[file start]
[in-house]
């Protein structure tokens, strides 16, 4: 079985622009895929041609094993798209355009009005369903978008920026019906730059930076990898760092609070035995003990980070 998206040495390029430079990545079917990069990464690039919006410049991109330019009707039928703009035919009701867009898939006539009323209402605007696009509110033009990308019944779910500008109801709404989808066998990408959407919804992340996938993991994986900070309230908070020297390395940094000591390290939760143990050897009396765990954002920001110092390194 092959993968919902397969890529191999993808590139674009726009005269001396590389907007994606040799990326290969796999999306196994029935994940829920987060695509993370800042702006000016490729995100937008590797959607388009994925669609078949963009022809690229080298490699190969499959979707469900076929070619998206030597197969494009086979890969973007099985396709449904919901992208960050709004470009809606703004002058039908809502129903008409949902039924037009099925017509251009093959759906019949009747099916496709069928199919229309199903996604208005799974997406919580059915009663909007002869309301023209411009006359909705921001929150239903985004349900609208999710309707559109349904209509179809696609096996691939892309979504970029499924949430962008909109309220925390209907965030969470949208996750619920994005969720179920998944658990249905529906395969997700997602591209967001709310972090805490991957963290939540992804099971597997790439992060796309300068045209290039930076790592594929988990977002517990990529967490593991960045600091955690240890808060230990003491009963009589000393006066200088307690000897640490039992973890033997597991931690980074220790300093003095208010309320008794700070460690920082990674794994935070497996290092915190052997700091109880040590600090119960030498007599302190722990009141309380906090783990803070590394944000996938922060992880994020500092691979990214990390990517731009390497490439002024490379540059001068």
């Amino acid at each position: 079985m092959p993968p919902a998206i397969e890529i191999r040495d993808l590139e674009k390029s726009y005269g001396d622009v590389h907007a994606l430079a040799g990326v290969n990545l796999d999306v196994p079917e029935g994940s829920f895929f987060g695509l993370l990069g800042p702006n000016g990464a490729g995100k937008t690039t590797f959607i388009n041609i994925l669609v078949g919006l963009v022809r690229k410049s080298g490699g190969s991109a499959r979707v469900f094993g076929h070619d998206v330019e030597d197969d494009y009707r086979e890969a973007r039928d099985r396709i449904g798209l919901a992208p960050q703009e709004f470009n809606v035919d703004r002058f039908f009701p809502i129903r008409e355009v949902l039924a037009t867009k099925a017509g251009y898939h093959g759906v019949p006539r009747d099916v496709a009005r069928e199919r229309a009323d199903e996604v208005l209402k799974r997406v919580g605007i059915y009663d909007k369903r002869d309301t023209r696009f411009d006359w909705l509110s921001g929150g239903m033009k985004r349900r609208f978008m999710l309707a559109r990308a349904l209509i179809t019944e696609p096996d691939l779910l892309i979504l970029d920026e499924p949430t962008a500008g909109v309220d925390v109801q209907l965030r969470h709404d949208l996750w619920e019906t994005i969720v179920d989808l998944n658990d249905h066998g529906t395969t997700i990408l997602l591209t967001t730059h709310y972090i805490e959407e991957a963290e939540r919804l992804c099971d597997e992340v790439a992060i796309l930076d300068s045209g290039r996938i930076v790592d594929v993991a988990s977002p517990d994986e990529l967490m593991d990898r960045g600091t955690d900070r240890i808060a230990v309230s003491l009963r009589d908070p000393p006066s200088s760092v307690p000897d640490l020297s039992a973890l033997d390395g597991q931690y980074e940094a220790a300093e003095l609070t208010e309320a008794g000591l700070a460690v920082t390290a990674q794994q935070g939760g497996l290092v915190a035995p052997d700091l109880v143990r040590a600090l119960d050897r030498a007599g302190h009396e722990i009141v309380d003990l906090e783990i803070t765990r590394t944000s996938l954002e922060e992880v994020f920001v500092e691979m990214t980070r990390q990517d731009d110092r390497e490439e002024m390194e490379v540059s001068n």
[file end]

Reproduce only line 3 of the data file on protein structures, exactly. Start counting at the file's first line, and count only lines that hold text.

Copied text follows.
């Amino acid at each position: 079985m092959p993968p919902a998206i397969e890529i191999r040495d993808l590139e674009k390029s726009y005269g001396d622009v590389h907007a994606l430079a040799g990326v290969n990545l796999d999306v196994p079917e029935g994940s829920f895929f987060g695509l993370l990069g800042p702006n000016g990464a490729g995100k937008t690039t590797f959607i388009n041609i994925l669609v078949g919006l963009v022809r690229k410049s080298g490699g190969s991109a499959r979707v469900f094993g076929h070619d998206v330019e030597d197969d494009y009707r086979e890969a973007r039928d099985r396709i449904g798209l919901a992208p960050q703009e709004f470009n809606v035919d703004r002058f039908f009701p809502i129903r008409e355009v949902l039924a037009t867009k099925a017509g251009y898939h093959g759906v019949p006539r009747d099916v496709a009005r069928e199919r229309a009323d199903e996604v208005l209402k799974r997406v919580g605007i059915y009663d909007k369903r002869d309301t023209r696009f411009d006359w909705l509110s921001g929150g239903m033009k985004r349900r609208f978008m999710l309707a559109r990308a349904l209509i179809t019944e696609p096996d691939l779910l892309i979504l970029d920026e499924p949430t962008a500008g909109v309220d925390v109801q209907l965030r969470h709404d949208l996750w619920e019906t994005i969720v179920d989808l998944n658990d249905h066998g529906t395969t997700i990408l997602l591209t967001t730059h709310y972090i805490e959407e991957a963290e939540r919804l992804c099971d597997e992340v790439a992060i796309l930076d300068s045209g290039r996938i930076v790592d594929v993991a988990s977002p517990d994986e990529l967490m593991d990898r960045g600091t955690d900070r240890i808060a230990v309230s003491l009963r009589d908070p000393p006066s200088s760092v307690p000897d640490l020297s039992a973890l033997d390395g597991q931690y980074e940094a220790a300093e003095l609070t208010e309320a008794g000591l700070a460690v920082t390290a990674q794994q935070g939760g497996l290092v915190a035995p052997d700091l109880v143990r040590a600090l119960d050897r030498a007599g302190h009396e722990i009141v309380d003990l906090e783990i803070t765990r590394t944000s996938l954002e922060e992880v994020f920001v500092e691979m990214t980070r990390q990517d731009d110092r390497e490439e002024m390194e490379v540059s001068n």